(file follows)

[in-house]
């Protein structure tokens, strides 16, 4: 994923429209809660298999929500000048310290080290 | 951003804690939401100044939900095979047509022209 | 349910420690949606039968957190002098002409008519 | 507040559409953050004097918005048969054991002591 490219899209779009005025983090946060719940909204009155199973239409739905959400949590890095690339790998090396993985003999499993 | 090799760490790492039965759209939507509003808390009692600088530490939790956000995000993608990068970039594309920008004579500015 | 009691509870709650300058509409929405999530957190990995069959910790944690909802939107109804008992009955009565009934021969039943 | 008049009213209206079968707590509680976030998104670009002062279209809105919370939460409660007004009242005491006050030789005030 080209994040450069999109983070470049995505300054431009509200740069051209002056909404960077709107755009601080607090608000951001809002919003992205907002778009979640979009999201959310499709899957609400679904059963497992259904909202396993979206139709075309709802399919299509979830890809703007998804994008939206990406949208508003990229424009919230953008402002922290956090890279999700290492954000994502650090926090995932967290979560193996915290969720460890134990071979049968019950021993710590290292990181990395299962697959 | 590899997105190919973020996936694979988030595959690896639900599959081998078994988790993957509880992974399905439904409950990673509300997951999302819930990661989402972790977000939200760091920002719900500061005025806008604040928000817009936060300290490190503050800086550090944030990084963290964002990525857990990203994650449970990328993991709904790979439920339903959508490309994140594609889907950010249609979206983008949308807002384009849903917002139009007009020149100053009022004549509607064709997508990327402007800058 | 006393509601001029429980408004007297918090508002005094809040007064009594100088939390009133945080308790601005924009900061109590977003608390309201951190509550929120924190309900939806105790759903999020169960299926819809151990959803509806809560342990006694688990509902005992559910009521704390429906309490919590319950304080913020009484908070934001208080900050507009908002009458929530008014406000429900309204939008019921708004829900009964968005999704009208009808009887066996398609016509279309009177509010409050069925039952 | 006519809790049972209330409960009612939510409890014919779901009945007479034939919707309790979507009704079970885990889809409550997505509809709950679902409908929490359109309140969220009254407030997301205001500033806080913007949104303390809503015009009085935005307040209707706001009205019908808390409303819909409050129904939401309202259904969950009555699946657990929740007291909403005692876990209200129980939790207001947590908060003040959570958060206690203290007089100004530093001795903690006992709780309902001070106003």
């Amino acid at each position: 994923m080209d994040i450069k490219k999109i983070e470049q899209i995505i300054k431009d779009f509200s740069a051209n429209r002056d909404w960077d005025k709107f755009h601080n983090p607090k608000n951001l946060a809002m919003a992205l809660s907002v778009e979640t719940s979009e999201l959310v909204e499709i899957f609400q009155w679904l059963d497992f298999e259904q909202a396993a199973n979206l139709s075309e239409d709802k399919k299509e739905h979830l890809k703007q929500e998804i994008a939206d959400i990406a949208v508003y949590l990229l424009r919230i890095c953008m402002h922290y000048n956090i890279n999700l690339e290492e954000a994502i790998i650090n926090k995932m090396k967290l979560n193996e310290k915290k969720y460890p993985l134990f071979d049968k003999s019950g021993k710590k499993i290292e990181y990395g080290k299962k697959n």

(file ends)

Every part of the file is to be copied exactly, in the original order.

[in-house]
């Protein structure tokens, strides 16, 4: 994923429209809660298999929500000048310290080290 | 951003804690939401100044939900095979047509022209 | 349910420690949606039968957190002098002409008519 | 507040559409953050004097918005048969054991002591 490219899209779009005025983090946060719940909204009155199973239409739905959400949590890095690339790998090396993985003999499993 | 090799760490790492039965759209939507509003808390009692600088530490939790956000995000993608990068970039594309920008004579500015 | 009691509870709650300058509409929405999530957190990995069959910790944690909802939107109804008992009955009565009934021969039943 | 008049009213209206079968707590509680976030998104670009002062279209809105919370939460409660007004009242005491006050030789005030 080209994040450069999109983070470049995505300054431009509200740069051209002056909404960077709107755009601080607090608000951001809002919003992205907002778009979640979009999201959310499709899957609400679904059963497992259904909202396993979206139709075309709802399919299509979830890809703007998804994008939206990406949208508003990229424009919230953008402002922290956090890279999700290492954000994502650090926090995932967290979560193996915290969720460890134990071979049968019950021993710590290292990181990395299962697959 | 590899997105190919973020996936694979988030595959690896639900599959081998078994988790993957509880992974399905439904409950990673509300997951999302819930990661989402972790977000939200760091920002719900500061005025806008604040928000817009936060300290490190503050800086550090944030990084963290964002990525857990990203994650449970990328993991709904790979439920339903959508490309994140594609889907950010249609979206983008949308807002384009849903917002139009007009020149100053009022004549509607064709997508990327402007800058 | 006393509601001029429980408004007297918090508002005094809040007064009594100088939390009133945080308790601005924009900061109590977003608390309201951190509550929120924190309900939806105790759903999020169960299926819809151990959803509806809560342990006694688990509902005992559910009521704390429906309490919590319950304080913020009484908070934001208080900050507009908002009458929530008014406000429900309204939008019921708004829900009964968005999704009208009808009887066996398609016509279309009177509010409050069925039952 | 006519809790049972209330409960009612939510409890014919779901009945007479034939919707309790979507009704079970885990889809409550997505509809709950679902409908929490359109309140969220009254407030997301205001500033806080913007949104303390809503015009009085935005307040209707706001009205019908808390409303819909409050129904939401309202259904969950009555699946657990929740007291909403005692876990209200129980939790207001947590908060003040959570958060206690203290007089100004530093001795903690006992709780309902001070106003």
């Amino acid at each position: 994923m080209d994040i450069k490219k999109i983070e470049q899209i995505i300054k431009d779009f509200s740069a051209n429209r002056d909404w960077d005025k709107f755009h601080n983090p607090k608000n951001l946060a809002m919003a992205l809660s907002v778009e979640t719940s979009e999201l959310v909204e499709i899957f609400q009155w679904l059963d497992f298999e259904q909202a396993a199973n979206l139709s075309e239409d709802k399919k299509e739905h979830l890809k703007q929500e998804i994008a939206d959400i990406a949208v508003y949590l990229l424009r919230i890095c953008m402002h922290y000048n956090i890279n999700l690339e290492e954000a994502i790998i650090n926090k995932m090396k967290l979560n193996e310290k915290k969720y460890p993985l134990f071979d049968k003999s019950g021993k710590k499993i290292e990181y990395g080290k299962k697959n």